The U.S. Federal Bureau of Investigation has warned of an increasing number of attacks on reproductive healthcare facilities. "It is likely criminal or suspicious incidents will continue to be directed against reproductive health care providers, their staff and facilities," an FBI Intelligence Assessment reads, according to a CBS report Friday.

The finding comes after a July video from the pro-life Center for Medical Progress, which released secretly taped footage of Planned Parenthood officials discussing how they use tissues from aborted fetuses for medical research.

Since then, federal investigators have reported nine criminal or suspicious incidents at reproductive health centers across the country, which included cyberattacks, threats and arson. The FBI believes the incidents were “consistent with the actions of lone offenders using tactics of arsons and threats all of which are typical of the pro-life extremist movement,” sources told CBS.

Meanwhile, also on Friday, U.S. lawmakers voted to clear a bill that would block Planned Parenthood’s funding for at least a year.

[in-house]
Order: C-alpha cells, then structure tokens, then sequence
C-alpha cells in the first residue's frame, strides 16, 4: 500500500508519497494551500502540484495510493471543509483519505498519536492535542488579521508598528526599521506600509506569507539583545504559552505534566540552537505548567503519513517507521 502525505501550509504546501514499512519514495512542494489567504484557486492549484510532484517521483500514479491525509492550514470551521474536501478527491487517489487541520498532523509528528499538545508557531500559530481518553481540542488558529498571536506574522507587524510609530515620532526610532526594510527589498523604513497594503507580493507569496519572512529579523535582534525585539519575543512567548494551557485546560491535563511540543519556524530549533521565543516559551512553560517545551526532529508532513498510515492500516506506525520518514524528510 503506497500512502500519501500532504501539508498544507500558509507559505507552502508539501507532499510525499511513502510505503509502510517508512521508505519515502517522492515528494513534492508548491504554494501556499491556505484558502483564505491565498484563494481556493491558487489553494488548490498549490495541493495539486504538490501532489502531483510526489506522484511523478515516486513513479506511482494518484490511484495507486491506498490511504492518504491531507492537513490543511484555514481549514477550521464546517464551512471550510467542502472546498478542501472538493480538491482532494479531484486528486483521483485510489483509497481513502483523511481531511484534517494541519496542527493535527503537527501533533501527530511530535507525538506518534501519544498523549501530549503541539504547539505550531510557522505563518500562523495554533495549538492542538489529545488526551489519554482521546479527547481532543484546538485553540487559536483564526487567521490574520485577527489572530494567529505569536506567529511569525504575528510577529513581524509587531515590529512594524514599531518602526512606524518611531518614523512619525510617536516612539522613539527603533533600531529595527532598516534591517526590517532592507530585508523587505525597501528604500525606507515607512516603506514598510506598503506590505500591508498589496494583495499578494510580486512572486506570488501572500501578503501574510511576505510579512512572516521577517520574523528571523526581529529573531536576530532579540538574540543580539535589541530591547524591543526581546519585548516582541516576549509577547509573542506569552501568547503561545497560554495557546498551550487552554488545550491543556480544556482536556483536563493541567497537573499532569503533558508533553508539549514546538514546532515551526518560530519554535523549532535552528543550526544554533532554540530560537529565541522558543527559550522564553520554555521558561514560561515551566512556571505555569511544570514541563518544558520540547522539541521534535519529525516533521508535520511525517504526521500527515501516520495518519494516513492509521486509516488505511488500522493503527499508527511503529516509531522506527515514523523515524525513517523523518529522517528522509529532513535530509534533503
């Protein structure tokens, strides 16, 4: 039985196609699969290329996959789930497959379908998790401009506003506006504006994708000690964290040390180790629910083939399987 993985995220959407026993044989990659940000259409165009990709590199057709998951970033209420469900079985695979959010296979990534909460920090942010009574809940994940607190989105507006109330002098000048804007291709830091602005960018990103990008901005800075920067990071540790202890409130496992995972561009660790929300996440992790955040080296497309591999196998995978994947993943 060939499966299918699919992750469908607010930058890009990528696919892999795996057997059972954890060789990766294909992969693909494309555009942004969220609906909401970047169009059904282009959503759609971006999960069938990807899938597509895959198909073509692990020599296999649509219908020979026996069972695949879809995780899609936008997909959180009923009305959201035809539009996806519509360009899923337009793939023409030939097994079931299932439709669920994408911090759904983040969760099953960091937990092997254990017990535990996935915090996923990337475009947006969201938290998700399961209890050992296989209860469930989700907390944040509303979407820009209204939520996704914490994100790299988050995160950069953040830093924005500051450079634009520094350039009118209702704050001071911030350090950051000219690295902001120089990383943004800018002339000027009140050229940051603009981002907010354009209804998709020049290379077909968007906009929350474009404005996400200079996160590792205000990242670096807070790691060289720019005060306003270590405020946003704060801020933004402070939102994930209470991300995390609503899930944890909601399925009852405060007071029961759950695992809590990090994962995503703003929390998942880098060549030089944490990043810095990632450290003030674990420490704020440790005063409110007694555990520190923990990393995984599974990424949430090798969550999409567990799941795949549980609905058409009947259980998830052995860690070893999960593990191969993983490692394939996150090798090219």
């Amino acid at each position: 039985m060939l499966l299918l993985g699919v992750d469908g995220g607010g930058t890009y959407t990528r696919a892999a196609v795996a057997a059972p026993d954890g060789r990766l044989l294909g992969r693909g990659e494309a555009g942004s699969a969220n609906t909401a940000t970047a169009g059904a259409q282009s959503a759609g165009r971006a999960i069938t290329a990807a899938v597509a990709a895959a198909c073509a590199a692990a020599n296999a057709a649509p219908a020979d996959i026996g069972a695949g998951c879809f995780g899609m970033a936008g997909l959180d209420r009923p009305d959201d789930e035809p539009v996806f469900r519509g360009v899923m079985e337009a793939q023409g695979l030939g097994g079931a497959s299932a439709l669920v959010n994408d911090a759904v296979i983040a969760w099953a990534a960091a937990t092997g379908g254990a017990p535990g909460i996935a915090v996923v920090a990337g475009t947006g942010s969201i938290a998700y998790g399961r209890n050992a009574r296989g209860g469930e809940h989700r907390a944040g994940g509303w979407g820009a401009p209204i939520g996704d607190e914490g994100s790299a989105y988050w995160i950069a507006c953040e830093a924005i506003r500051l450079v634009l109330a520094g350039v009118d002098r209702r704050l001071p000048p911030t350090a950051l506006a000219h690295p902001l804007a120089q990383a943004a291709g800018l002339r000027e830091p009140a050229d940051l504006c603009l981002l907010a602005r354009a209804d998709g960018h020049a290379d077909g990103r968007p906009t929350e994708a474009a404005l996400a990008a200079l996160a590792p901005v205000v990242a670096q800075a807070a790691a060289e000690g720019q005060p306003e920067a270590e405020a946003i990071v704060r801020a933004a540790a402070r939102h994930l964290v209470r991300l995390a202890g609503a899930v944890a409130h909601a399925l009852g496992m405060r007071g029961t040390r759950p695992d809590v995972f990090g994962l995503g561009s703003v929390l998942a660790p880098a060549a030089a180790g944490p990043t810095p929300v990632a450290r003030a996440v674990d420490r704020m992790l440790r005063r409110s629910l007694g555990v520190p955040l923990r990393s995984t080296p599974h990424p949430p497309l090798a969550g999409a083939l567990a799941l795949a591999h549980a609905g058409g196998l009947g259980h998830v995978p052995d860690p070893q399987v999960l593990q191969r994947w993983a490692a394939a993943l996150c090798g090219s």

The bill, which passed 241-187, with lawmakers voting largely along party lines, came after a hotly contested debate that featured graphic photographs of aborted fetuses. Republican officials said the leaked Planned Parenthood videos showed that the organization was illegally profiting from selling fetal organs, but the nonprofit has said that the tissues are sold legally and the tapes were misleadingly edited.

"What does it say about this Congress that today we're here on the House floor debating the killing and harvesting of aborted babies?" Rep. Marlin Stutzman, R-Ind., said, according to the Associated Press. "How can there possibly be two sides to this?"

The bill will now move on to the Senate, though President Barack Obama has said that he will veto the motion if it reaches his desk.

The federally funded health organization gets about $450 million a year in payments, largely from Medicaid reimbursements for handling low-income patients. The payment makes up about one-third of the organization’s annual budget.

Sen. John Cornyn, R-Tex., also brought out a new plan to vote on a continuing resolution -- which would temporarily fund the government until a long-term deal is reached while simultaneously cutting federal money to Planned Parenthood. Reports indicate that next week’s vote on the resolution is likely to fail.

Some Republicans have called for the party to ignore the continuing resolution bill, which they consider doomed, and have demanded a tougher stance toward Planned Parenthood, even if that means blocking the spending bill and triggering a government shutdown.

A previous attempt to defund the organization in August failed with only 53 of the 60 votes needed to pass over the Democrats’ filibuster.

"I think there will be a vote on that. I just don't think Democrats will let that pass," Cornyn told Politico Thursday. "We will vote on defunding (Planned Parenthood) on the (continuing resolution) in some form or another."